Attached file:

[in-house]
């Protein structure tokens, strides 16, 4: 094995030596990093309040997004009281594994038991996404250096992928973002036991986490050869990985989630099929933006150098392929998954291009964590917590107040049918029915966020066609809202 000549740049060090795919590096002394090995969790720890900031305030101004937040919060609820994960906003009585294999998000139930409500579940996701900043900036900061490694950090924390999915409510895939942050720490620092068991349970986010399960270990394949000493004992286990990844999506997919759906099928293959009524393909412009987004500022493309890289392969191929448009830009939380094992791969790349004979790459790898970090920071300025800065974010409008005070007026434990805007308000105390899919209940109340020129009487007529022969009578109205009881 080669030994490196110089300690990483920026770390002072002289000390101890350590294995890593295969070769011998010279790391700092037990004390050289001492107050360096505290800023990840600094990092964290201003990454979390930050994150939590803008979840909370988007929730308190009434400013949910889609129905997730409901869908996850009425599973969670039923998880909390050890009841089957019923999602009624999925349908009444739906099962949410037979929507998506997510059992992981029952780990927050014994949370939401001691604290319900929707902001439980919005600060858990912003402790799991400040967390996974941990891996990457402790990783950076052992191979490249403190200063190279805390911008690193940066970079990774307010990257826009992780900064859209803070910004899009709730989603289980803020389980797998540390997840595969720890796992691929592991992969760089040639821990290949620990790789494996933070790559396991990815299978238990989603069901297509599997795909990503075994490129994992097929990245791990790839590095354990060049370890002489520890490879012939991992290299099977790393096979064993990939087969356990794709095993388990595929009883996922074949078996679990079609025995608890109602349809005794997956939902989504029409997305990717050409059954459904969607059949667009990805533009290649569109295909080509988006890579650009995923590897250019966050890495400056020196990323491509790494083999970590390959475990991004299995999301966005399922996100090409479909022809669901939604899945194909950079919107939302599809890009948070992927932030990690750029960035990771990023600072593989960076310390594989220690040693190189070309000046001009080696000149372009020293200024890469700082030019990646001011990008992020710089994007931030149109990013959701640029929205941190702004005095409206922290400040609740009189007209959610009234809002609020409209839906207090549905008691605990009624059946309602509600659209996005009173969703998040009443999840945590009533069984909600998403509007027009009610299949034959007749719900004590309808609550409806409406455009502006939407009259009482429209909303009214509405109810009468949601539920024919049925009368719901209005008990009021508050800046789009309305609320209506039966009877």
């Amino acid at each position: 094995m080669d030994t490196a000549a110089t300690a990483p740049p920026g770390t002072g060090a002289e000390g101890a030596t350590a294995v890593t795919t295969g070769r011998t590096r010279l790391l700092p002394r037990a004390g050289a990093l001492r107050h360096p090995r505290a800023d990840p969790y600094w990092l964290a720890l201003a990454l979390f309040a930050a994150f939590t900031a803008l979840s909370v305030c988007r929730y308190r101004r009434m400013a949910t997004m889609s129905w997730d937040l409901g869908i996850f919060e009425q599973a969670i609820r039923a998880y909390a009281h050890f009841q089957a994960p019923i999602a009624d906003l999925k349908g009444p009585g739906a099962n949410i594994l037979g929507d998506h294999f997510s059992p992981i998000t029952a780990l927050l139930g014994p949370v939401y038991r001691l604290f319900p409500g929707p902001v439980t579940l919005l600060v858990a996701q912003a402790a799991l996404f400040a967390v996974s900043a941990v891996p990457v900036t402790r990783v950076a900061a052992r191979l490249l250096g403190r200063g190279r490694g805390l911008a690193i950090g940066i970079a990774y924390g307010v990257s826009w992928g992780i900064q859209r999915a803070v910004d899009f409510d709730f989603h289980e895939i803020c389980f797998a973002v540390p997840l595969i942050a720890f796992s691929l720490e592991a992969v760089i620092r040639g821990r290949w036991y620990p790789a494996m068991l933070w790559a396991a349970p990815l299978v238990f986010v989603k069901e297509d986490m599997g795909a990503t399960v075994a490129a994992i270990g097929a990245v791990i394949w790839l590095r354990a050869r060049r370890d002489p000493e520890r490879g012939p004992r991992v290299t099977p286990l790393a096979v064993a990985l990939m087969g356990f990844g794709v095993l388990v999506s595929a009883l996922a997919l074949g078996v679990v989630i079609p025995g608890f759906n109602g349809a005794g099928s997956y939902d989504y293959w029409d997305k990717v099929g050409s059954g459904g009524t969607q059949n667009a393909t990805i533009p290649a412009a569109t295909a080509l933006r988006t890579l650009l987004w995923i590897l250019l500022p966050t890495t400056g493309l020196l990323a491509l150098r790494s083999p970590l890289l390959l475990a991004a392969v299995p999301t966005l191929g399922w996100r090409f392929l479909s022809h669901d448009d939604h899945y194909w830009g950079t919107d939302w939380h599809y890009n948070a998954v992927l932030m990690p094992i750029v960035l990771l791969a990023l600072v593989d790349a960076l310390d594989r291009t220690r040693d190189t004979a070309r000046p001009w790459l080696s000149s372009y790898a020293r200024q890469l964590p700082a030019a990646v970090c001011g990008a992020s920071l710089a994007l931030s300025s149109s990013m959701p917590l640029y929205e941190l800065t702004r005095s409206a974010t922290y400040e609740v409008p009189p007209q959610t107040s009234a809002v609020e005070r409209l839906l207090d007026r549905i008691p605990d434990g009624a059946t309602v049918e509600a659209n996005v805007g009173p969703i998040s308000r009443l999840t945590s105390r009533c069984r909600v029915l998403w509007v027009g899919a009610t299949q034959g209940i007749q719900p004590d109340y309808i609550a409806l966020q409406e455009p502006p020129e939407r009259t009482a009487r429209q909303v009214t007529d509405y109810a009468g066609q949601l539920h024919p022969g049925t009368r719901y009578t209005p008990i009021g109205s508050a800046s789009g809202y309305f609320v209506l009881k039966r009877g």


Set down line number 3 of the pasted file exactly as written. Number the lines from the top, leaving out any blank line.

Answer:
């Amino acid at each position: 094995m080669d030994t490196a000549a110089t300690a990483p740049p920026g770390t002072g060090a002289e000390g101890a030596t350590a294995v890593t795919t295969g070769r011998t590096r010279l790391l700092p002394r037990a004390g050289a990093l001492r107050h360096p090995r505290a800023d990840p969790y600094w990092l964290a720890l201003a990454l979390f309040a930050a994150f939590t900031a803008l979840s909370v305030c988007r929730y308190r101004r009434m400013a949910t997004m889609s129905w997730d937040l409901g869908i996850f919060e009425q599973a969670i609820r039923a998880y909390a009281h050890f009841q089957a994960p019923i999602a009624d906003l999925k349908g009444p009585g739906a099962n949410i594994l037979g929507d998506h294999f997510s059992p992981i998000t029952a780990l927050l139930g014994p949370v939401y038991r001691l604290f319900p409500g929707p902001v439980t579940l919005l600060v858990a996701q912003a402790a799991l996404f400040a967390v996974s900043a941990v891996p990457v900036t402790r990783v950076a900061a052992r191979l490249l250096g403190r200063g190279r490694g805390l911008a690193i950090g940066i970079a990774y924390g307010v990257s826009w992928g992780i900064q859209r999915a803070v910004d899009f409510d709730f989603h289980e895939i803020c389980f797998a973002v540390p997840l595969i942050a720890f796992s691929l720490e592991a992969v760089i620092r040639g821990r290949w036991y620990p790789a494996m068991l933070w790559a396991a349970p990815l299978v238990f986010v989603k069901e297509d986490m599997g795909a990503t399960v075994a490129a994992i270990g097929a990245v791990i394949w790839l590095r354990a050869r060049r370890d002489p000493e520890r490879g012939p004992r991992v290299t099977p286990l790393a096979v064993a990985l990939m087969g356990f990844g794709v095993l388990v999506s595929a009883l996922a997919l074949g078996v679990v989630i079609p025995g608890f759906n109602g349809a005794g099928s997956y939902d989504y293959w029409d997305k990717v099929g050409s059954g459904g009524t969607q059949n667009a393909t990805i533009p290649a412009a569109t295909a080509l933006r988006t890579l650009l987004w995923i590897l250019l500022p966050t890495t400056g493309l020196l990323a491509l150098r790494s083999p970590l890289l390959l475990a991004a392969v299995p999301t966005l191929g399922w996100r090409f392929l479909s022809h669901d448009d939604h899945y194909w830009g950079t919107d939302w939380h599809y890009n948070a998954v992927l932030m990690p094992i750029v960035l990771l791969a990023l600072v593989d790349a960076l310390d594989r291009t220690r040693d190189t004979a070309r000046p001009w790459l080696s000149s372009y790898a020293r200024q890469l964590p700082a030019a990646v970090c001011g990008a992020s920071l710089a994007l931030s300025s149109s990013m959701p917590l640029y929205e941190l800065t702004r005095s409206a974010t922290y400040e609740v409008p009189p007209q959610t107040s009234a809002v609020e005070r409209l839906l207090d007026r549905i008691p605990d434990g009624a059946t309602v049918e509600a659209n996005v805007g009173p969703i998040s308000r009443l999840t945590s105390r009533c069984r909600v029915l998403w509007v027009g899919a009610t299949q034959g209940i007749q719900p004590d109340y309808i609550a409806l966020q409406e455009p502006p020129e939407r009259t009482a009487r429209q909303v009214t007529d509405y109810a009468g066609q949601l539920h024919p022969g049925t009368r719901y009578t209005p008990i009021g109205s508050a800046s789009g809202y309305f609320v209506l009881k039966r009877g």